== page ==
Thursday, January 8, 2009

The O.E.D. on "Conversate" and "Aks" versus "Ask"

On his Atlantic blog, Ta-Nehisi Coates transcribes a conversation he had with Jesse Sheidlower, Editor at Large of the Oxford English Dictionary ("Added Bonus: Irregardless of what you think, "conversate" is a word"). English mavens may find this of interest. Here's an excerpt:

TNC: What fuels the notion that certain words aren't really words?

JS: There a lot of different things. People feel that there is a certain kind of language that's appropriate and a certain type that isn't appropriate. And these judgments are based on many things--some may make sense, some might not. People take these things very seriously. People are told things about the language in school that are demonstrably untrue, and they think anyone who doesn't follow along with those beliefs is stupid or wrong.

Let me give you an example, in terms of looking at things historically. At the beginning of this conversation you pronounced the word "ask" as "aks." This is something that people often object to. People say it's the wrong pronunciation, and it's stupid. But if you look at the history of the English language, you can't tell if the correct pronunciation is "aks" or "ask." The "aks" pronunciation goes back 1000 years. It's in Beowulf. It's in Chaucer.

What happened was both were in use. But at some point, the dialect in which the "ask" pronunciation was used became dominant. But both continued and have been in use since then. When you look at America, the "aks" pronunciation is widespread in Southern American English. African-Americans used this because they were in the South--it's not especially African-American, but its Southern.

Now, if you look at other Germanic languages, the "correct" pronunciation is, in fact, "ask"--but you can't tell that looking just at English and it ultimately doesn't matter. If I asked you to name the ordinal number between "second" and "fourth" you'd say, what?

TNC: Third.

JS: Right, third--but the old pronunciation is "thred," it comes from three. But if you were to say thred, you'd be considered a moron--even though it's "correct."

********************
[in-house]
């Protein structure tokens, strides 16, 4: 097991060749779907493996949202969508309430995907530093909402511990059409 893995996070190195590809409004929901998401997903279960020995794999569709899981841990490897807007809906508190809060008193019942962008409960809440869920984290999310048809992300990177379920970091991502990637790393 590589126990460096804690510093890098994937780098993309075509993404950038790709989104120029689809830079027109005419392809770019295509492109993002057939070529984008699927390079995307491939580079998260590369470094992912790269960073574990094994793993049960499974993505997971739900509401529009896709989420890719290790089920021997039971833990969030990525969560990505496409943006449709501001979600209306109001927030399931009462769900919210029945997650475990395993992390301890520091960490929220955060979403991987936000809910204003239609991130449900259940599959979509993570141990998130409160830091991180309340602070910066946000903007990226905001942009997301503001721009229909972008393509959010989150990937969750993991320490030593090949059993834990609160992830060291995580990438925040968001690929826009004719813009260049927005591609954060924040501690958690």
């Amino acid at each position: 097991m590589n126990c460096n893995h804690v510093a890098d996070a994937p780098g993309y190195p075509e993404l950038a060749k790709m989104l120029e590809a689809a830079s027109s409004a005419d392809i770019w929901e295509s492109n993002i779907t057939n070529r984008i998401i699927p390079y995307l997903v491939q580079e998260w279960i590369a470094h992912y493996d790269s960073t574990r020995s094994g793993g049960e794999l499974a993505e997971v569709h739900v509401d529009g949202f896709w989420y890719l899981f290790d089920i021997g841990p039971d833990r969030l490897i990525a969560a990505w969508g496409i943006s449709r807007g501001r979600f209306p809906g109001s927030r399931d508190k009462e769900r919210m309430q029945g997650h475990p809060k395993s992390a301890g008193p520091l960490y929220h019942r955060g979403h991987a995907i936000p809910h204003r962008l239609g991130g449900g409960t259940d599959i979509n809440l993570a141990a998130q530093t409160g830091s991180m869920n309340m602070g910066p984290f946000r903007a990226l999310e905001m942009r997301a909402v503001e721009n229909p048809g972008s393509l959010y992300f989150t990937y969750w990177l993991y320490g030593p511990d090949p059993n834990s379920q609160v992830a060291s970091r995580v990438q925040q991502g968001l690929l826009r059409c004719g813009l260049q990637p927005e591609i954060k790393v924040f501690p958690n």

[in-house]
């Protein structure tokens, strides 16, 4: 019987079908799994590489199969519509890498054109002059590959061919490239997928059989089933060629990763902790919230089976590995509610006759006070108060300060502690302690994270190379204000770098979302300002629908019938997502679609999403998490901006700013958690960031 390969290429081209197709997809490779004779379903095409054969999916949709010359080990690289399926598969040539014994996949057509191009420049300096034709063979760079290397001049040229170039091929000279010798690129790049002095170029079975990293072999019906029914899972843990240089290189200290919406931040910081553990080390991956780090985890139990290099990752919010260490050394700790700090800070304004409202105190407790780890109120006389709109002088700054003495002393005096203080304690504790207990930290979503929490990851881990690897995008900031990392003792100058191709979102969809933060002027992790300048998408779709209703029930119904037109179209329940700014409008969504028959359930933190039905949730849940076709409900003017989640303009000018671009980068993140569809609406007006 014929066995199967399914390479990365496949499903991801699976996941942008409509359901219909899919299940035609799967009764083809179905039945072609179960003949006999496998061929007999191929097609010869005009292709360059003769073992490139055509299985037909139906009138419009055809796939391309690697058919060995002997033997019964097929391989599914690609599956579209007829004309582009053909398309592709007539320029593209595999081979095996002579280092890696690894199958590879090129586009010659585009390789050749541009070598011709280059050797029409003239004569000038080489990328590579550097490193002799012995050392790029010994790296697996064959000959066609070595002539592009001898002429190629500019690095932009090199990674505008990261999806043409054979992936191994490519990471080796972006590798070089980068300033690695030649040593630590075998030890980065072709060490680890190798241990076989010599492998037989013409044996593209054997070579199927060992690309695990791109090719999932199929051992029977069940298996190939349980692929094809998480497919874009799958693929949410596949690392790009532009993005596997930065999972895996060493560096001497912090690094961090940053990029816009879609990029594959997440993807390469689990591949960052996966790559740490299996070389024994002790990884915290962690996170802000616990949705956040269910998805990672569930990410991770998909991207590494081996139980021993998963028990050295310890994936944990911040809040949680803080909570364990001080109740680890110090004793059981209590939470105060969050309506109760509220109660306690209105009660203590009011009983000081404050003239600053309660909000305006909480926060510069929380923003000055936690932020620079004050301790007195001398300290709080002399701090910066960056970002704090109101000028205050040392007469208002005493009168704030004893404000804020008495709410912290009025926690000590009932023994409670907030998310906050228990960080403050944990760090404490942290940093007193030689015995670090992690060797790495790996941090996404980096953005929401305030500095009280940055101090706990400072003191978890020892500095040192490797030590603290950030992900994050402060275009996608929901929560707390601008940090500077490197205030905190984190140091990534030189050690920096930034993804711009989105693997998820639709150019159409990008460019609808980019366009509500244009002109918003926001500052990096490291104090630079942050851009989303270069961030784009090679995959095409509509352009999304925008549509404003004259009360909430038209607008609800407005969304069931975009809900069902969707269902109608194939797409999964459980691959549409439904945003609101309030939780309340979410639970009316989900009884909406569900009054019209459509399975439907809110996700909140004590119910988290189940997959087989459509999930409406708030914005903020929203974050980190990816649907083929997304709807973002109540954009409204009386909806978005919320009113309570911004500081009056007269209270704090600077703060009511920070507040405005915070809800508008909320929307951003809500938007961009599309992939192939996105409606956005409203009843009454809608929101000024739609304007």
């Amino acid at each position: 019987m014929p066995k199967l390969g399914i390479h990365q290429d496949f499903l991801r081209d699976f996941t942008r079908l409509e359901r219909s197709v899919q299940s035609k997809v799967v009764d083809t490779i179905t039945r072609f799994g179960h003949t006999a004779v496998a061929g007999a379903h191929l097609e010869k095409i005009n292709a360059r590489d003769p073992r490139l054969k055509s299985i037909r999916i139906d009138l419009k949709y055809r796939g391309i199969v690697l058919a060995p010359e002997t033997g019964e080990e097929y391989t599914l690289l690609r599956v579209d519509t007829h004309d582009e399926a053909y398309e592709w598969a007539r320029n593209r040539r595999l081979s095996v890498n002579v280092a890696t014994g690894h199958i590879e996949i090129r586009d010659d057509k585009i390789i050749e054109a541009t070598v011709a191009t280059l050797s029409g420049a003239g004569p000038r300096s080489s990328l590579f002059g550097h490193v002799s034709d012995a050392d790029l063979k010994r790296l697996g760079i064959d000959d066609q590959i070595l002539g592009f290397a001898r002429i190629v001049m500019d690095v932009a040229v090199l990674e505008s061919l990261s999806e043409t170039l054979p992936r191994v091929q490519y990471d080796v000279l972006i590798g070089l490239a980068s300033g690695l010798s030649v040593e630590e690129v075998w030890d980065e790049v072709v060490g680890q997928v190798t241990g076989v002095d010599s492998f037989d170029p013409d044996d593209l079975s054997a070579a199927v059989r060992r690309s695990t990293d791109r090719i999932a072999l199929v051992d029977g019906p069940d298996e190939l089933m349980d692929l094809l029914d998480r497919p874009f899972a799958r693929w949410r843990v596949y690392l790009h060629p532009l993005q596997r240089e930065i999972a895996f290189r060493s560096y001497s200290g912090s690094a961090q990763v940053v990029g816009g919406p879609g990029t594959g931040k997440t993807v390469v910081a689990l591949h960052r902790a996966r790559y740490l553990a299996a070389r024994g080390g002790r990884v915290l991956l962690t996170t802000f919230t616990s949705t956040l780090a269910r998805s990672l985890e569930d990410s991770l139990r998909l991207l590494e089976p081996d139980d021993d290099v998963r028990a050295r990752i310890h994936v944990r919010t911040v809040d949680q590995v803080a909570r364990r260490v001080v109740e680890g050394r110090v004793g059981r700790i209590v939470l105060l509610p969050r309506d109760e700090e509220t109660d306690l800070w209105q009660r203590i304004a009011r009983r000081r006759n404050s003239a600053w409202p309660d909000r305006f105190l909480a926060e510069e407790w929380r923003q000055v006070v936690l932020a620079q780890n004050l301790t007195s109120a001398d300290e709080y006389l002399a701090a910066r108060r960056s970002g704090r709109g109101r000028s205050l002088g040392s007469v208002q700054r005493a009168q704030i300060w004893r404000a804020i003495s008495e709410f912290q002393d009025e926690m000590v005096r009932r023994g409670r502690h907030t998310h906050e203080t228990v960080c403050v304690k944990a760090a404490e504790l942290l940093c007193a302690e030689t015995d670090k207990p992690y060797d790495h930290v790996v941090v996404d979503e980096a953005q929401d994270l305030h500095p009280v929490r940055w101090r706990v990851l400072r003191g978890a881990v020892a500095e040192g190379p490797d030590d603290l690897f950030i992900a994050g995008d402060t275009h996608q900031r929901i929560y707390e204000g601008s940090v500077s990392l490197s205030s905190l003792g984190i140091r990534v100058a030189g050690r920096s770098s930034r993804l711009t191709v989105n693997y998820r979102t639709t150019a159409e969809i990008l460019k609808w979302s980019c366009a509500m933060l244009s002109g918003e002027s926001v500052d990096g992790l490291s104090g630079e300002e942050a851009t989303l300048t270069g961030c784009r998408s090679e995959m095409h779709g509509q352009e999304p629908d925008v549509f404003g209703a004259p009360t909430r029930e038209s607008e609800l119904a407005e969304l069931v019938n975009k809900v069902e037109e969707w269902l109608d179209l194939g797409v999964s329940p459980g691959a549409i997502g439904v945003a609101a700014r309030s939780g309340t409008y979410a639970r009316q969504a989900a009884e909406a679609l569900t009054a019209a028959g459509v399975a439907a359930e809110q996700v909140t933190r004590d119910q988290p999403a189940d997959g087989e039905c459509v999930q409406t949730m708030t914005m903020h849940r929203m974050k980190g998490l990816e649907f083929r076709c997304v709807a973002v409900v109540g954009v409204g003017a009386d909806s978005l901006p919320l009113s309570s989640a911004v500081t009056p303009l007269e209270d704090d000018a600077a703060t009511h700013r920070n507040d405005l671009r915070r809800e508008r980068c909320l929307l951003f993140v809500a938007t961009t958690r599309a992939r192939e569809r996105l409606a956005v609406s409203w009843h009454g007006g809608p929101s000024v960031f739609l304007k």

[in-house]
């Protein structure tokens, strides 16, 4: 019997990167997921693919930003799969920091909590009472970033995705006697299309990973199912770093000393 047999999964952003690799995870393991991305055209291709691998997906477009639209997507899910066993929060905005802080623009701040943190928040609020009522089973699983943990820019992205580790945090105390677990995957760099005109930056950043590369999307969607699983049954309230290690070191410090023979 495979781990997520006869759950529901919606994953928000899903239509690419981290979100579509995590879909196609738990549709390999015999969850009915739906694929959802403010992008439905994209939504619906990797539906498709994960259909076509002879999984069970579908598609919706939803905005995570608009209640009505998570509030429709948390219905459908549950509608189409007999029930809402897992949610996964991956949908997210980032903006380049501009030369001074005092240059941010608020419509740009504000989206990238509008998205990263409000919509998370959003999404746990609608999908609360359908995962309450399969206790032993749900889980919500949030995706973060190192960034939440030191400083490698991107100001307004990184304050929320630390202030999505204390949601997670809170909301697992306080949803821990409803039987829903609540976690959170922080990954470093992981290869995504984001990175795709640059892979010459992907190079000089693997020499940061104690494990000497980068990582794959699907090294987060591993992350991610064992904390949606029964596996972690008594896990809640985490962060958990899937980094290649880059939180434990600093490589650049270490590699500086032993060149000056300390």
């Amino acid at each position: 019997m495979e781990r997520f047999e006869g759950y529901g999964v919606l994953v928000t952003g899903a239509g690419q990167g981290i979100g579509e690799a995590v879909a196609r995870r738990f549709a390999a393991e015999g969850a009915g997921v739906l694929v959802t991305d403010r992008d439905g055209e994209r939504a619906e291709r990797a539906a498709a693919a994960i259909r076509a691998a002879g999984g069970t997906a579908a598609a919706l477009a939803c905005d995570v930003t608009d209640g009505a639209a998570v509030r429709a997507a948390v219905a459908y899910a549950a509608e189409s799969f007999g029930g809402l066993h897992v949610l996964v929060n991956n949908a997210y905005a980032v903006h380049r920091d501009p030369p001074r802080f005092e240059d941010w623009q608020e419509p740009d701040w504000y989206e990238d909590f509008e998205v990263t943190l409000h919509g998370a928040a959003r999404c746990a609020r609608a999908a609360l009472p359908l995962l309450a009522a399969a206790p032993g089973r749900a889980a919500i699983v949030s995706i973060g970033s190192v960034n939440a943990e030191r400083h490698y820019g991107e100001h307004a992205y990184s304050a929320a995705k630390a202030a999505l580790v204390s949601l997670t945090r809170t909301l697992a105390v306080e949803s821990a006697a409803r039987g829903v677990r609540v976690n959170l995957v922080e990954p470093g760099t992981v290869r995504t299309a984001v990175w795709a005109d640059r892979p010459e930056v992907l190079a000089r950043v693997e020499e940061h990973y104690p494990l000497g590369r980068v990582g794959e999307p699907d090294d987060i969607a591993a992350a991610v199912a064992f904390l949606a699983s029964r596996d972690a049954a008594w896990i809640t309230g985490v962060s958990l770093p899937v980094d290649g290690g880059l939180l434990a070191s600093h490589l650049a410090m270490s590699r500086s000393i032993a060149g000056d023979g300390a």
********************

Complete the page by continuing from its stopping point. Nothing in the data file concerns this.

9 comments:

JK said...

Makes you curious what the history is behind some of the non-phonetic pronunciations that are considered "proper English".

Rocky Balboa said...

"What the phuck?"

Adrian said...

"Don't aks"

DaveinHackensack said...

"Makes you curious what the history is behind some of the non-phonetic pronunciations that are considered "proper English"."

It's an interesting question.

Rocky said...

YO DAVE, who cares?

Take a break and have a Pat's cheesesteak on me.

JK said...

"What happened was both were in use. But at some point, the dialect in which the "ask" pronunciation was used became dominant. But both continued and have been in use since then. When you look at America, the "aks" pronunciation is widespread in Southern American English. African-Americans used this because they were in the South--it's not especially African-American, but its Southern."

This is the theme of the book "Black Rednecks and White Liberals" by the conservative black writer and laissez-faire economist Thomas Sowell

DaveinHackensack said...

I'm familiar with Sowell's thesis in that book, but I wonder if he doesn't give enough weight to cultural inheritances from Africa as well in African Americans. For example, I remember reading some where that some of the verb conjugations of Ebonics are based on the patterns of the languages spoken by American blacks' African ancestors.

JK said...

Yeah, I remember reading something to that effect as well. Still, Sowell is always a good read, even when you don't think you'll agree with him, might be worth flipping through the book at the bookstore. His arguments (on any subject) are usually well substantiated, and not just declarations of opinion (though he has strong ones) or intuition like much that is written these days. - As noted on this blog previously, ha

DaveinHackensack said...

Sowell's economic op/eds I find interesting. I'll check out that book next time I'm in the bookstore.